The credit rating agency projects that, in total, 5,100 to 5,200 megawatts of data centre capacity requiring investments of 1.6 trillion rupees ($19.27 billion) is likely to be added in the next six years. It describes India as a “hot spot for data centre investments”.

“To cater to the strong demand prospects for data centres, Indian corporates, foreign investors and existing data centre players have started investing massively in Indian data centres,” according to the report.

Although there is still much to be done in terms of improving its digital infrastructure, India has already made enormous strides.

The International Monetary Fund has praised India for developing world-class digital infrastructure.

Developments such as India's pact with the UAE will certainly help the South Asian nation grow its digital economy, analysts say.

“The UAE is going to be a significant source of investment capital and a destination market for Indian tech,” says Utkarsh Sinha, managing director at Bexley Advisors, a boutique investment bank.

“We can expect the closer ties between our two governments to translate into even deeper relationships between our tech and investment companies over the next few years."

Calling the recent partnership between the UAE and India "a big step" for the country's digital growth, Mr Vyas says: “This deal shows the world believes in India's digital market and its potential to grow even bigger. Together, they're looking into building data centres and investing in digital projects, AI and research, setting India up for a tech boom.”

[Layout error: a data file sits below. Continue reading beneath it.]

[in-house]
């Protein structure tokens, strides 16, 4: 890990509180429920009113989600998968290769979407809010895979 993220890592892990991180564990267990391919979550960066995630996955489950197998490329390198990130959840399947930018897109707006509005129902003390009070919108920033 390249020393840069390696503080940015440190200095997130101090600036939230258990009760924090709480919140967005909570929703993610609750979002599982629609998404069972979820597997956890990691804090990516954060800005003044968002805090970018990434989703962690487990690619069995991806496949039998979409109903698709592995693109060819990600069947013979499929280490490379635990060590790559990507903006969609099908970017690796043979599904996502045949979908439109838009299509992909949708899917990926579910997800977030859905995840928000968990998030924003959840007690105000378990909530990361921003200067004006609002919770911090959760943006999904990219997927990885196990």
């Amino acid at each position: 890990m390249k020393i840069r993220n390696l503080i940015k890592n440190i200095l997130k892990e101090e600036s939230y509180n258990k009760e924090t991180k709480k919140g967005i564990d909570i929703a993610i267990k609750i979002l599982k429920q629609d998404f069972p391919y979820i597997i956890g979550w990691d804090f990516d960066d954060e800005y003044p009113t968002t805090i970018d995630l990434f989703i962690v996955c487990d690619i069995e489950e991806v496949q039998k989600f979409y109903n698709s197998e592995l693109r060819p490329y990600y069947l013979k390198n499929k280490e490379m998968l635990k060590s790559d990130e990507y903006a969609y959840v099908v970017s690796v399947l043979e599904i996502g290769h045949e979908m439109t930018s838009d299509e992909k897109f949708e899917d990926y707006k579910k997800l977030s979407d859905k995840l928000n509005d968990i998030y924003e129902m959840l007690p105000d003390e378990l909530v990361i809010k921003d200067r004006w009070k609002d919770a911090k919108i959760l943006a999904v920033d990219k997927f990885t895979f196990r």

This can lead to “better infrastructure for digital services like online payments and cloud computing”, he adds.

Already, international companies have been investing heavily in India's digital sector and its infrastructure, and the agreement with the UAE could also help the country to attract even more global investment, Mr Vyas says.

“From local and foreign investors, including foreign direct investment, foreign institutional investors, and high-net-worth individuals, investments in India are flowing from various sources,” says Mr Vakil of CaptainBiz, adding there is still scope for a lot more capital to flow in.

Meanwhile, in rural areas, the challenges of limited internet access, digital literacy and electricity, need to be urgently tackled, Mr Vakil says.

“Addressing this gap necessitates expanding infrastructure, providing innovative data solutions and implementing targeted digital literacy initiatives. Investments in renewable energy to enhance electricity accessibility, even in the most remote areas of the country, will also play a crucial role in India’s digital transformation,” he says.

However, it is not only infrastructure that India needs to focus on to achieve its digital ambitions, he says.

“Technology is growing at a rapid pace, and there is a skill mismatch,” Mr Vakil says.

“To bridge the skill gap amid rapid technological advancements, prioritising Stem (science, technology, engineering and mathematics) education, implementing re-skilling programmes, and fostering industry-academia collaboration, especially in new technologies, is essential.”

Updated: February 19, 2024, 7:06 AM